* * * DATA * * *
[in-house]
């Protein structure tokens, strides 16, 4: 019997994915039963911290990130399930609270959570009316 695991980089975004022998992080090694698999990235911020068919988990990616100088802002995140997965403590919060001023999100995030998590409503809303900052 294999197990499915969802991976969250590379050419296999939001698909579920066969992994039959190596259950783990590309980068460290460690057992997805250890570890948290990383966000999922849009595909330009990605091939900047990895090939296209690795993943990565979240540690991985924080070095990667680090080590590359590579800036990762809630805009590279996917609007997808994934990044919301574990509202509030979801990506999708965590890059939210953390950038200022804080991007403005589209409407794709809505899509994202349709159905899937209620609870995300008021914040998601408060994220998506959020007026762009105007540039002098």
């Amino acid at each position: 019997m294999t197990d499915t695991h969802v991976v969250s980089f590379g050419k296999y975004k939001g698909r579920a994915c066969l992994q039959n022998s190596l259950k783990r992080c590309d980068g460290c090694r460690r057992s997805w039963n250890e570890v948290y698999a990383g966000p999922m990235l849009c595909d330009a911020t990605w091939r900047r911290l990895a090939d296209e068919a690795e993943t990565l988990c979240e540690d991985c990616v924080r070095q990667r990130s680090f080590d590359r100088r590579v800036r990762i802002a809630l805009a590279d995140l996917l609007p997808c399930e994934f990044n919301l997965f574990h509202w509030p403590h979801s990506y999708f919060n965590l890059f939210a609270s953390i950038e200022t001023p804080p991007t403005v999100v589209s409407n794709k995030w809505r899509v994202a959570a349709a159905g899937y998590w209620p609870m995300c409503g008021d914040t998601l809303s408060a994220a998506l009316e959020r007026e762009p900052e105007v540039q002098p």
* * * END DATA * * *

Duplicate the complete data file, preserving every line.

[in-house]
């Protein structure tokens, strides 16, 4: 019997994915039963911290990130399930609270959570009316 695991980089975004022998992080090694698999990235911020068919988990990616100088802002995140997965403590919060001023999100995030998590409503809303900052 294999197990499915969802991976969250590379050419296999939001698909579920066969992994039959190596259950783990590309980068460290460690057992997805250890570890948290990383966000999922849009595909330009990605091939900047990895090939296209690795993943990565979240540690991985924080070095990667680090080590590359590579800036990762809630805009590279996917609007997808994934990044919301574990509202509030979801990506999708965590890059939210953390950038200022804080991007403005589209409407794709809505899509994202349709159905899937209620609870995300008021914040998601408060994220998506959020007026762009105007540039002098």
């Amino acid at each position: 019997m294999t197990d499915t695991h969802v991976v969250s980089f590379g050419k296999y975004k939001g698909r579920a994915c066969l992994q039959n022998s190596l259950k783990r992080c590309d980068g460290c090694r460690r057992s997805w039963n250890e570890v948290y698999a990383g966000p999922m990235l849009c595909d330009a911020t990605w091939r900047r911290l990895a090939d296209e068919a690795e993943t990565l988990c979240e540690d991985c990616v924080r070095q990667r990130s680090f080590d590359r100088r590579v800036r990762i802002a809630l805009a590279d995140l996917l609007p997808c399930e994934f990044n919301l997965f574990h509202w509030p403590h979801s990506y999708f919060n965590l890059f939210a609270s953390i950038e200022t001023p804080p991007t403005v999100v589209s409407n794709k995030w809505r899509v994202a959570a349709a159905g899937y998590w209620p609870m995300c409503g008021d914040t998601l809303s408060a994220a998506l009316e959020r007026e762009p900052e105007v540039q002098p």